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18 year old parrot laying eggs for the first time

 
Expert Question

My 18 year old green wing macaw has started laying eggs. The first 2 I disposed of but I've let the 3rd one stay in the cage because I was worried she would just keep producing eggs if I kept disposing of them.

She was spending alot of time on the floor of her cage with the egg, but last night and today she was on her perch when I put her to bed and woke her up.

She doesn't spend a lot of time in her cage. Mostly to eat (twice a day) and sleep. The rest of the time she's in different rooms of the house climbing, playing, etc.

She has a companion female blue & gold (19 yrs old), they don't live in the same cage but they do spend almost all their time together.

Nothing has really changed in her environment that I can perceive so I don't know why all of a sudden she's laying eggs.

Should I take her in for a vet check? She last visited the vet about 6 months ago, for a check up

Should I increase her food in any way? She eats Harrison's High Potency Pellets, fresh vegies (broc, peppers, squash).

Thanks for your help as always!
BJ




Expert Answer

Hello BJ,

The reproduction cycle of parrots is largely dependent on numerous environmental factors. One of those is feeling very comfortable and safe in their surroundings. Your female Green-winged Macaw is obviously happy in her situation; therefore, she has started laying eggs. I don’t know that anyone can explain why it has taken so long. Maybe this year’s unusual winter had something to do with it. Who knows what environmental triggers she is sensing?

In my personal experience I have seen this become a problem with smaller birds such as budgies and cockatiels, that once started, seem to become egg factories, which in turn depletes them of nutrients over time. Chickens are fed special diets for egg production, but those diets are designed for maximum production and aren’t at all developed for the longevity of the bird.

Generally speaking the larger parrots will grow out of it. I have used several different methods. What I have found works best is to give them a nest box, so that they can learn to lay and sit their eggs in a cavity, which is instinctive to them. Laying and sitting eggs out in the open is not natural, which is most likely why she abandoned the egg you left for her. Usually once they have laid and cared for a clutch or two of eggs in a nest box, and it’s taken away, they won’t lay any more eggs unless the nest box is reintroduced. In some cases if the cage is in a cramped area it may feel like to them that they are in a nest box when just sitting in their cage. If this is the case you may want to move the cage into a more open area.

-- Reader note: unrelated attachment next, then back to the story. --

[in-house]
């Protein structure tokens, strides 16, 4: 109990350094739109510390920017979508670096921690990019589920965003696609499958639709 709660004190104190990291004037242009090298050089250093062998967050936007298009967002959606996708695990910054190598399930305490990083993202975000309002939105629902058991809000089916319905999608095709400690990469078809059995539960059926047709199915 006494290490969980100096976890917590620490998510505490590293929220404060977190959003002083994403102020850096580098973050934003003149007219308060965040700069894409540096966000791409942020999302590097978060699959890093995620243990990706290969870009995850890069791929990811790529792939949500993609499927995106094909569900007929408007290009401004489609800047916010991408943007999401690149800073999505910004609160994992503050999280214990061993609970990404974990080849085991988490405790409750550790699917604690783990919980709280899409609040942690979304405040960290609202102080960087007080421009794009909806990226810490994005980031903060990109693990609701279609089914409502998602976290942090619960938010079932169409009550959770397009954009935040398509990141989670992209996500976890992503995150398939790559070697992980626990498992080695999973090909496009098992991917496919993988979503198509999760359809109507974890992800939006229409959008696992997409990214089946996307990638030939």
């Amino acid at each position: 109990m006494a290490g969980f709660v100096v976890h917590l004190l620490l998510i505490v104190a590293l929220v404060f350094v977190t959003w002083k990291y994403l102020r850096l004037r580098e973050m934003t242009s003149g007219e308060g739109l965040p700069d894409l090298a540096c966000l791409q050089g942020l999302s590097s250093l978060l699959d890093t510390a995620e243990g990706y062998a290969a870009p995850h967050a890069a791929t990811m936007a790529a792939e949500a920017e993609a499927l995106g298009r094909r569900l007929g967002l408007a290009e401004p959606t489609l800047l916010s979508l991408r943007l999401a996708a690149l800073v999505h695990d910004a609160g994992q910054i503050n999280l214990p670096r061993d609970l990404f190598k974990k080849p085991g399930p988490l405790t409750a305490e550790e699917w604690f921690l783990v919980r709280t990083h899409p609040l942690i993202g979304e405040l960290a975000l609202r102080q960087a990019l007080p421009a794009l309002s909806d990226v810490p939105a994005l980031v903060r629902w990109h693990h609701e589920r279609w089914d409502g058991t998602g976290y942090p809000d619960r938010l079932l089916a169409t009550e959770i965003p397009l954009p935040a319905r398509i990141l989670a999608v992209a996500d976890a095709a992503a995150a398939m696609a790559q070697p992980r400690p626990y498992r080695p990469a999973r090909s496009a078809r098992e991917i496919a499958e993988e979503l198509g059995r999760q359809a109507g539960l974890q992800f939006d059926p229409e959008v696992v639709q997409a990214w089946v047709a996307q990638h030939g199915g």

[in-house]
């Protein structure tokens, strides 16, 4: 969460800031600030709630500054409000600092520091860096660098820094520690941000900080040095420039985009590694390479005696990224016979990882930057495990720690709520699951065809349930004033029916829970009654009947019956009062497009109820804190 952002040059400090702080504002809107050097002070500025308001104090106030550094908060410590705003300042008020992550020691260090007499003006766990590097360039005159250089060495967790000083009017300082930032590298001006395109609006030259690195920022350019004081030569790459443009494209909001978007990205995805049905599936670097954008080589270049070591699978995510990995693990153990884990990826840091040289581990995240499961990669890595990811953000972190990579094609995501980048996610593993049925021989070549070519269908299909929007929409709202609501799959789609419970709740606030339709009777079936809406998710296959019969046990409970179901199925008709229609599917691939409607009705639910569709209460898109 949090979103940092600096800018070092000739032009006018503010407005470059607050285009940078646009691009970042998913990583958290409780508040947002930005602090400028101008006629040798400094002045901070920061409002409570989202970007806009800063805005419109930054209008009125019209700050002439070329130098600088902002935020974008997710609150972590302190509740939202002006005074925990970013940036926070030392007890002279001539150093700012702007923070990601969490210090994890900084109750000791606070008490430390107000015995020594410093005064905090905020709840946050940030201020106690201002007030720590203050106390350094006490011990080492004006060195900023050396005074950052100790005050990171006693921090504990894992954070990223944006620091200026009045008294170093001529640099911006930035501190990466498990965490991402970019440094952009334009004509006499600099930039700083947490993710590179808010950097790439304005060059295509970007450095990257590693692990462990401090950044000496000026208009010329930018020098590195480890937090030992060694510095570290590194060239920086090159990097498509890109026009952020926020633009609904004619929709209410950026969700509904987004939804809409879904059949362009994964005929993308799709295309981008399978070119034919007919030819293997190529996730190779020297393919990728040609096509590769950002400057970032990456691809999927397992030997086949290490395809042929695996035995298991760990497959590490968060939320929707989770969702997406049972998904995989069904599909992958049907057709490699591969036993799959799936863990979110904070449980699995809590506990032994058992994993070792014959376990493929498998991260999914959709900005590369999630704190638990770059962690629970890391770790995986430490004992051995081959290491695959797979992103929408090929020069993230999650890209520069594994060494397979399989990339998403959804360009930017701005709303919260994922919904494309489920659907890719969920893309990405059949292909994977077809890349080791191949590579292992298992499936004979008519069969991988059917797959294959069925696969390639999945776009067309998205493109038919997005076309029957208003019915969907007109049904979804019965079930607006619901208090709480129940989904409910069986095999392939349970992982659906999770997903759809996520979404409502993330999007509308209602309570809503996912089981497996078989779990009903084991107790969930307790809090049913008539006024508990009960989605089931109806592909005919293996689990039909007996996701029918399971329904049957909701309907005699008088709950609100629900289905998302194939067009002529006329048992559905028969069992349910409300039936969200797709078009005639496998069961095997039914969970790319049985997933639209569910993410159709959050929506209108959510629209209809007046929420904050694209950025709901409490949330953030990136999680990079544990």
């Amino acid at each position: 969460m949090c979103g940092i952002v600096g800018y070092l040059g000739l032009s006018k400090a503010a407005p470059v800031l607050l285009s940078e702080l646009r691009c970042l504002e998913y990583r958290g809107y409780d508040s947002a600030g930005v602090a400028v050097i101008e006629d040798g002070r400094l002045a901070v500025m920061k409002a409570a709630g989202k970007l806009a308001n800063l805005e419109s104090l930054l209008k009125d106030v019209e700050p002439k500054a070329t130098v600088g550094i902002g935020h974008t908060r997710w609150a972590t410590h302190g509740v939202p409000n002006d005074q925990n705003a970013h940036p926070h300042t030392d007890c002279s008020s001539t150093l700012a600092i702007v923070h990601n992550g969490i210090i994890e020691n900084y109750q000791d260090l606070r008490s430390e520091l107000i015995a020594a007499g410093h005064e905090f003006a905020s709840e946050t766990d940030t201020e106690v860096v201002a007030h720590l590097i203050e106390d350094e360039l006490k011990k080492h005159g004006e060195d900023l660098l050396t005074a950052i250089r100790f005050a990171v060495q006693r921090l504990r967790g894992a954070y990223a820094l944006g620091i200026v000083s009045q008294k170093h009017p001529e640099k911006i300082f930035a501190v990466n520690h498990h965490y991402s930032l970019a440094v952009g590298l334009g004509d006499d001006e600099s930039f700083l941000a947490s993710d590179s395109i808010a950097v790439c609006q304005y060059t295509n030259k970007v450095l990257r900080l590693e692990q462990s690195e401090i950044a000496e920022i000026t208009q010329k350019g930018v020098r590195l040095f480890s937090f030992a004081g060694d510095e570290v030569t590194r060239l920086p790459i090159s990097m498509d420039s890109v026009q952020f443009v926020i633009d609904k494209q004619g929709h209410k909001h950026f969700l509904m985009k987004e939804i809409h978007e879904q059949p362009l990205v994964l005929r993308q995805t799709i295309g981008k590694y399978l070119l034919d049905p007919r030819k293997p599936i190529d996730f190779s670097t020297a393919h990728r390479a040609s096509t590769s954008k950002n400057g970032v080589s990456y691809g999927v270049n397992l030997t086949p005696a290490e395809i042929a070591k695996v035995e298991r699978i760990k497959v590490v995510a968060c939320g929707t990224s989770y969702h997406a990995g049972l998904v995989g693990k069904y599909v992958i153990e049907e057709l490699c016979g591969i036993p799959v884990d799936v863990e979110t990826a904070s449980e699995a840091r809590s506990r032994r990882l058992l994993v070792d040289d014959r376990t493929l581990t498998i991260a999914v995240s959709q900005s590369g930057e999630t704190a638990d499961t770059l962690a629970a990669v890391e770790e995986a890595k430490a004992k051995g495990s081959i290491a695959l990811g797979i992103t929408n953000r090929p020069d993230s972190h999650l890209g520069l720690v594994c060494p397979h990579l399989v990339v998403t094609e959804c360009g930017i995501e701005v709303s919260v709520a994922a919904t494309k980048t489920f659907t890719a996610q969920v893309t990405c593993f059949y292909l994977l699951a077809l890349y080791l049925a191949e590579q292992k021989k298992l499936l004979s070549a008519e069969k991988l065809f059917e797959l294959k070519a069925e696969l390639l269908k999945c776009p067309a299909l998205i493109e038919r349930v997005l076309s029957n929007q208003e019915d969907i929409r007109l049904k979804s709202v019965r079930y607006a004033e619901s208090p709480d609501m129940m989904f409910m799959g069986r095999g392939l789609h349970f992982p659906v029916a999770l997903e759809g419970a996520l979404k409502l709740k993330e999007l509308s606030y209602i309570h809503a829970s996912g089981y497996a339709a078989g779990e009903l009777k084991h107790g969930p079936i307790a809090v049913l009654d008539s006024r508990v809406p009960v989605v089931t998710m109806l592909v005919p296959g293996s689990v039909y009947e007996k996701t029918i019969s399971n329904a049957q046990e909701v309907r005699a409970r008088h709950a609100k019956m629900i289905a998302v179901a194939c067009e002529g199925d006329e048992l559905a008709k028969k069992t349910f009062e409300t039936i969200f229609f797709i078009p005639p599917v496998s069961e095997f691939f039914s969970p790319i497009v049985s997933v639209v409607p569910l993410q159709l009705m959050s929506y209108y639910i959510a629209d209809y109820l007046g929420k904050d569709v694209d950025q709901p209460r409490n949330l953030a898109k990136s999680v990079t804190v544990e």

Whether or not she needs to go to a veterinarian depends on a lot of different factors.

  1. At her most recent visit what tests were done and were they normal?
  2. Was a CBC and chemistry done and were they normal?
  3. Is her behavior normal other than the fact she is now laying eggs?
  4. Did she have any trouble laying the eggs?
  5. Did the egg shells look normal (nice and smooth and thick) or were they thin in areas and chipping or flaking?
  6. Is she eating as normal?

At 18-years old she has probably built up a pretty good calcium store, but if the shells were thin or flaking that is a sign of a calcium deficiency or some sort of metabolic issue that isn’t allowing her to properly store calcium. For instance a lack of exposure to UV can result in low levels of vitamin D; therefore, they can’t properly store calcium.

She seems to be on a pretty good diet. Since she is a macaw I would suggest adding a few nuts in the shell on a daily basis (walnuts, hazel nuts, pecans, Brazil nuts, almonds, etc.) and some fresh fruits now and then. This has nothing to do with her egg laying, but macaws tend to need a little more fat in their diets, and they enjoy fresh fruit. Some nuts, such as almonds contain good levels of calcium. Almost all nuts contain a lot of other beneficial nutrients and trace elements.

Thank you,
Glenn


Glenn Reynolds
About Glenn Reynolds

Glenn Reynolds has owned and bred various parrot species since 1979, starting with Sulphur-crested Cockatoos and Cockatiels and eventually moving on to Hyacinth Macaws, Golden Conures, and Palm Cockatoos.

An ambitious businessman with a love for parrots, Glenn has pursued a variety of parrot-related activities. In 1988 he founded Avicare, health and life insurance for parrots, underwritten by Lloyds of London. In May of 1996, he began working on the formulation of Breeder’s Blend Bird Food with the assistance of his wife, Julia Jones Reynolds, DVM, and Edward Moser, a veterinary nutritionist.

In 1998 Glenn teamed up with Mike Reynolds, founder of the World Parrot Trust, to spearhead the World Parrot Trust-USA Golden Conure Survival Fund. As administrator of the Golden Conure Survival Fund, Glenn has raised over $50,000 to aid in the preservation of Golden Conures.

Elected to the World Parrot Trust board of directors and trustees in 2001, Glenn recently resigned from the board in order to take on the responsibilities of administrator of World Parrot Trust USA, Inc.